That’s about as unconstrained and revealing a rant as I’ve heard from the Supreme Court bench. It happens also to be based on some false premises. California labor law does not in fact permit collective bargaining over teacher tenure or standards for termination or budget-driven layoffs. I’m no expert on California labor law; I read it in the union’s brief. But the details hardly matter. What matters is the glaring anti-union animus and the obvious fact that if everything a public employee union does is deemed political, the Abood compromise, based on a distinction between collective-bargaining activities and everything else, necessarily collapses.

And what exactly is it about the California teachers union’s activities that the plaintiffs find objectionable? Impossible to say. The initial complaint referred only to their dislike of “many of the union’s public policy positions, including positions taken in collective bargaining,” but the plaintiffs refused to be more specific or to cooperate with the union in developing an evidentiary record. Instead, the plaintiffs under Mr. Carvin’s direction sought to lose the case as quickly as possible, to speed it on its way to the Supreme Court. They asked the Federal District Court to rule against them, which it did, and they then asked the United States Court of Appeals to affirm that negative judgment, which it promptly did in a two-page summary opinion, observing that the outcome was “governed by controlling Supreme Court and Ninth Circuit precedent.”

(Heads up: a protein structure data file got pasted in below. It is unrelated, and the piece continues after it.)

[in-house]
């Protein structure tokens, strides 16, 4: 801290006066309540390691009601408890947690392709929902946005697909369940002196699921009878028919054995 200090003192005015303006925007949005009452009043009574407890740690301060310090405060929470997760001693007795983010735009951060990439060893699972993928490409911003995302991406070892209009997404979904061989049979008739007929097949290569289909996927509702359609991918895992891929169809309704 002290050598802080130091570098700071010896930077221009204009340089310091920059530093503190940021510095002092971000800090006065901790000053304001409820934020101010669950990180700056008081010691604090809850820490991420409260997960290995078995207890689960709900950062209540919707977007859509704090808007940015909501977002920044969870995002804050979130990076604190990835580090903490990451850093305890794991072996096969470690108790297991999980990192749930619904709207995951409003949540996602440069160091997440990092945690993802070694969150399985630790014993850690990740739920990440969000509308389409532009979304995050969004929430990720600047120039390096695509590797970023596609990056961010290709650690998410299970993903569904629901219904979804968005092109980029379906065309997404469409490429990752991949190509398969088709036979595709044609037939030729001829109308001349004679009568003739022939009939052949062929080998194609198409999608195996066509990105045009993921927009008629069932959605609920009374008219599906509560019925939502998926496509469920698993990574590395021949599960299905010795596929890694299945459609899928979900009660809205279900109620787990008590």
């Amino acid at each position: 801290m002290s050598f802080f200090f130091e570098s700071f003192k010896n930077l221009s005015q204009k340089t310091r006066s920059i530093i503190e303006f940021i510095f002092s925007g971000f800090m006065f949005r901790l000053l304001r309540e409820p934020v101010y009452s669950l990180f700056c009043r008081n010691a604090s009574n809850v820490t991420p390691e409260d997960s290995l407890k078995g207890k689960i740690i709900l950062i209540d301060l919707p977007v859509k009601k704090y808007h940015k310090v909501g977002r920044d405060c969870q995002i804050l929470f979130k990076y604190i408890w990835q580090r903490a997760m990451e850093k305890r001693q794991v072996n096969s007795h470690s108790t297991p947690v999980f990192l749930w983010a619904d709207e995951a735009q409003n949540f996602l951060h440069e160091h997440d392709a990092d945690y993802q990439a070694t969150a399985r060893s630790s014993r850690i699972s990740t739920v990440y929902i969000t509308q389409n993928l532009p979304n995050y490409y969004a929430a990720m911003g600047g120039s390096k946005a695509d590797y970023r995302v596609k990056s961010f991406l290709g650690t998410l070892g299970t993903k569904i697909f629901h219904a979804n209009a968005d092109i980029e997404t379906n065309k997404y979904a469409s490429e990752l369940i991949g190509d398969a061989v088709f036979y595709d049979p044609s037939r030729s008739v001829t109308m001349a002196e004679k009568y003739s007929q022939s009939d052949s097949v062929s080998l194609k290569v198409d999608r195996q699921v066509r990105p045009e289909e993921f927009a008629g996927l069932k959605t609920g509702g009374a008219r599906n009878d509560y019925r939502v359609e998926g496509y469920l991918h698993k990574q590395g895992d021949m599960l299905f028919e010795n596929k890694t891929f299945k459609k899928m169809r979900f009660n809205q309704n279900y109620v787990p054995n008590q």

To call this litigation pathway unusual is an understatement. But it was hardly a shot in the dark. In majority opinions in 2012 and again in 2014, Justice Samuel A. Alito Jr. — yes, the same Justice Alito who signed Justice Breyer’s opinion back in 2009 — suggested that he was ready and willing to revisit the Abood precedent. In the more recent case, Harris v. Quinn, he called Abood “troubling” and “questionable on several grounds.” But neither of those two cases offered a target for a direct hit. The current case was manufactured to serve that role.

If the political atmosphere surrounding public employee unions has changed, so has the court’s vision of the role of the First Amendment. The court issued the Citizens United decision, with its embrace of a First Amendment right to unlimited corporate (and union) political spending, a year to the day after Justice Breyer’s opinion in the Maine labor case. In the intervening six years, the Roberts court has waved the First Amendment banner ever higher to undermine long-accepted governmental regulatory authority. Not too long ago, it was federalism — states’ rights — that seemed to energize conservatives on the Supreme Court. The Abood regime is in fact more than respectful of states’ rights: states are enabled but not required to adopt a fair-share fee system, and 22 states have chosen against it. But federalism can’t save the unions from the ever more powerful First Amendment.

So what we have here are the majority’s policy preferences conveniently clad in First Amendment armor. But even the best armor is vulnerable, and as the court strides recklessly into a danger zone, I’m left with Justice Breyer’s question: What’s the country to think?